Help! My teen won’t do anything

One of the most popular stereotypes related to teens is that they world-class sleepers, capable of sleeping nearly the whole day away. While most people attribute a teen’s sleeping pattern to laziness, what they may not know is that teenagers have a different body clock compared to adults and children. Therefore, fitness activities should be patterned around this to motivate them to keep fit.

Before you chastise your teenager and force them to go to sleep at 9 in the evening, perhaps you should first understand a teenager’s body clock.

A teenager’s body clock

Every person has a 24-hour body clock that exercises an influence over one’s sleep cycle, body temperature, appetite, and hormones. Known as circadian rhythm, this internal body clock is actually the main culprit to your teenager’s seemingly abnormal sleeping pattern. During childhood, the circadian rhythm is usually set to a bedtime of around 8 or 9AM. But once your child reaches the age of adolescence, their body clock also adjusts, making them feel sleepy at 11PM or much later.

According to research, a teenager’s circadian rhythm has a two-hour delay compared to an adult’s circadian rhythm. An adult’s brain releases the hormone melatonin, a hormone that makes one feel sleepy, at around 10 in the evening. But because of the two-hour lag time, melatonin is secreted by a teenager’s brain at around 12AM. That is the reason why teens stay up late at night and wake up late in the morning. It’s not laziness, but a purely biological phenomenon.

What can be done?

Knowing the difference of a teenager’s energy pattern spells a lot of difference when it comes to motivating them to get moving. You can’t employ the same strategies that work for you, since you have a different body clock. However, other strategies might just work better for these nocturnal teenagers. Here are some tips to motivate your teens to exercise and keep fit:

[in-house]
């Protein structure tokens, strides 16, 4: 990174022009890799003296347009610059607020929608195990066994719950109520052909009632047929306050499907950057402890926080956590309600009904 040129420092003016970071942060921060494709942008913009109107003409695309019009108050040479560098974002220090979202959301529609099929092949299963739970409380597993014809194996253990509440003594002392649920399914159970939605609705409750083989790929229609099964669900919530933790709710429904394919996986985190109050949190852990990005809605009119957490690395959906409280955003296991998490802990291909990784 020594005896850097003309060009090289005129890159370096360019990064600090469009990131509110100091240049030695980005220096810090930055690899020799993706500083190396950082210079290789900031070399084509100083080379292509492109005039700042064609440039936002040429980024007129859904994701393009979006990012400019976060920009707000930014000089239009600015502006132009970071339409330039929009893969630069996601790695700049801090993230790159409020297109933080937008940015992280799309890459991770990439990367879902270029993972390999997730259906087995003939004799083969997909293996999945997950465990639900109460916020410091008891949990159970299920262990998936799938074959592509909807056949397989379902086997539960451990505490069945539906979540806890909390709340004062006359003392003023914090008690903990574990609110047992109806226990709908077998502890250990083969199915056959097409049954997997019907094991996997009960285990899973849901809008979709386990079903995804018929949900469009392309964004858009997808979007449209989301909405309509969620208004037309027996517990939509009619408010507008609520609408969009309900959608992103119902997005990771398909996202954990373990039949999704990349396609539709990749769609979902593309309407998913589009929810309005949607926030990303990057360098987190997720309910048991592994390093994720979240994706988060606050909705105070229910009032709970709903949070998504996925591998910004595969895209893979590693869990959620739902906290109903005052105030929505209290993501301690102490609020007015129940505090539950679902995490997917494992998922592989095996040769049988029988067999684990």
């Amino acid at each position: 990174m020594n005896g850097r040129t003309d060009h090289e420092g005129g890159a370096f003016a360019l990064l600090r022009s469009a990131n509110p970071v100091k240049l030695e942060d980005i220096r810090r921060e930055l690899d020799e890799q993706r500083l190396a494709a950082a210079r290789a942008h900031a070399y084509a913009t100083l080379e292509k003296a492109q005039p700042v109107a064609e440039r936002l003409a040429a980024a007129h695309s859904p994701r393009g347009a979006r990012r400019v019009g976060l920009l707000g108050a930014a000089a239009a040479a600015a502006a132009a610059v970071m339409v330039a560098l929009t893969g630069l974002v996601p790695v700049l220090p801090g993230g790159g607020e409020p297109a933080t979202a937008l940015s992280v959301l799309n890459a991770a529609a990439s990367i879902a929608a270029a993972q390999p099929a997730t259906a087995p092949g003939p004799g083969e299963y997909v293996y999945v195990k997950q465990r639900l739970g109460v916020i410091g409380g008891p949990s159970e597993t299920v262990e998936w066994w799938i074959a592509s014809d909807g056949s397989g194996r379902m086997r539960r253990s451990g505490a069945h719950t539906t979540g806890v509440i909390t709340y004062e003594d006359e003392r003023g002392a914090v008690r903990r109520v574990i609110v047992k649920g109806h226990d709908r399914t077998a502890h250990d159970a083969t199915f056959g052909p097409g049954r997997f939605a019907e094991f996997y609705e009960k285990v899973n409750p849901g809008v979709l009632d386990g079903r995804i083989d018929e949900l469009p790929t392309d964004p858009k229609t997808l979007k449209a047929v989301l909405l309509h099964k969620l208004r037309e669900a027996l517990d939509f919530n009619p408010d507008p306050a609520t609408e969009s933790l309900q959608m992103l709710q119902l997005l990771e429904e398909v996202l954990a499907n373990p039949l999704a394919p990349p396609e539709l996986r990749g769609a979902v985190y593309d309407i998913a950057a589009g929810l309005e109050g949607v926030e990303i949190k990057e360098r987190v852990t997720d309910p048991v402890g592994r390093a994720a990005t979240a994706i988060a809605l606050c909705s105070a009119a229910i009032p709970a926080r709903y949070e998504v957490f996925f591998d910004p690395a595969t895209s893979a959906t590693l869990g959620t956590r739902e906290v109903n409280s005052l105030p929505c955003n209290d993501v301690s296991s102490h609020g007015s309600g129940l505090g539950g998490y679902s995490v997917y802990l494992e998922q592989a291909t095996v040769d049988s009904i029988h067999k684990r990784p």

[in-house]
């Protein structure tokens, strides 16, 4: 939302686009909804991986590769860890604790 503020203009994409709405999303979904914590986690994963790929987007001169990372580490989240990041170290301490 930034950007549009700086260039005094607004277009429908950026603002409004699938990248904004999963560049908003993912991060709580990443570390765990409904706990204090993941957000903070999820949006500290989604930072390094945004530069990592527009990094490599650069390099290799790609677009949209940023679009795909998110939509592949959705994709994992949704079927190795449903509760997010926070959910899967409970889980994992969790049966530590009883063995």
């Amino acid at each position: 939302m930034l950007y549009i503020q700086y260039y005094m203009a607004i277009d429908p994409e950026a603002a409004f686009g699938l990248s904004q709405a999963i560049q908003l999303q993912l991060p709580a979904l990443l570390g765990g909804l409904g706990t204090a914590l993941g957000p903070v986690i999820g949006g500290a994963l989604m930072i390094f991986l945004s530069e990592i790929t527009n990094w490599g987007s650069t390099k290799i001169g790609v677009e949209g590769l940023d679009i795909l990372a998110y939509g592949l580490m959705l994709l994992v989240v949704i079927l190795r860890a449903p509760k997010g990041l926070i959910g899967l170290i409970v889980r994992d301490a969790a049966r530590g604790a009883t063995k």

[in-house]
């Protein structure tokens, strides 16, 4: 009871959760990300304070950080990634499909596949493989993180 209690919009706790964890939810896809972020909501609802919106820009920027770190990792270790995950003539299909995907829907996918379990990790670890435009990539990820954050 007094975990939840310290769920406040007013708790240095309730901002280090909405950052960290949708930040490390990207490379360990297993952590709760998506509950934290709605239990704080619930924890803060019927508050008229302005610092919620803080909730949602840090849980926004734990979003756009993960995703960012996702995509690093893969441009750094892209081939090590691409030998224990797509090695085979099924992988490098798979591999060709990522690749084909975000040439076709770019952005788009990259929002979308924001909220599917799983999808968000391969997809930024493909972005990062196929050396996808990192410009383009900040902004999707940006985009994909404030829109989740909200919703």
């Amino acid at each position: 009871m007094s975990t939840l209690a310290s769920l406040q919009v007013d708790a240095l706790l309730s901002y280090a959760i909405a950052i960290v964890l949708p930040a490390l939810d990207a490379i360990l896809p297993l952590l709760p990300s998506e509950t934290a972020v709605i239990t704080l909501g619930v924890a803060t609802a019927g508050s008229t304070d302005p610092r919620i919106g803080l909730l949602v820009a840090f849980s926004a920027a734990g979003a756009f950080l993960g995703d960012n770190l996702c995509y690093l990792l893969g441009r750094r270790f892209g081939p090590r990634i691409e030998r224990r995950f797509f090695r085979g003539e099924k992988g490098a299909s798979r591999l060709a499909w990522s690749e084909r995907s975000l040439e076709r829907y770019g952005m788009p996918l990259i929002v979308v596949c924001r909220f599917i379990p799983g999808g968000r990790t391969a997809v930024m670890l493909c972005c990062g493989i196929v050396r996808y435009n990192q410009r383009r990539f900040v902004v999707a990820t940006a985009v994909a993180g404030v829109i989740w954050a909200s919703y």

• Start with baby steps. Teens who are only starting to exercise will not be motivated by a one-hour aerobic exercise right after getting out of bed. Start small by encouraging them with a small physical activity that can be done every day, such as walking home after school. Once it becomes a habit, this 10-minute walk can progress into longer walks as time goes by. Help your teenager set goals and make sure that they track their progress.

  • Go for sports. Sport is one of the many interests of teenagers, so you should encourage them if they want to engage in team sports, such as football and basketball. Don’t worry too much about these sports distracting your kid from his studies. Set limits so that your child will have time for both sports and studies. For teenagers who are not into team sports, they can still engage in solitary sports, like swimming and running.

  • Take advantage of commercial breaks. Teenagers love to watch television. Why not use the television to challenge your son or daughter to exercise during commercial breaks. Instead of not doing anything during commercials, join your teenager in doing sit ups or push ups during the break. They will become more motivated if you join him in exercising.

  • Make exercising fun. Teens easily get bored, so you should make sure that the workouts you give them are fun and enjoyable. Try enrolling them in classes that they takes interest in, such as dancing and martial arts. If your teen loves the great outdoors, set aside time for hiking and camping. Even simple household chores and gardening can keep your teenager moving.

Teens are not hopeless cases when it comes to exercising. You just have to refocus your teen’s activities so that they can focus on their fitness. For more information regarding teen fitness, contact us.

Published with permission from FitnessAdvisory. Source.

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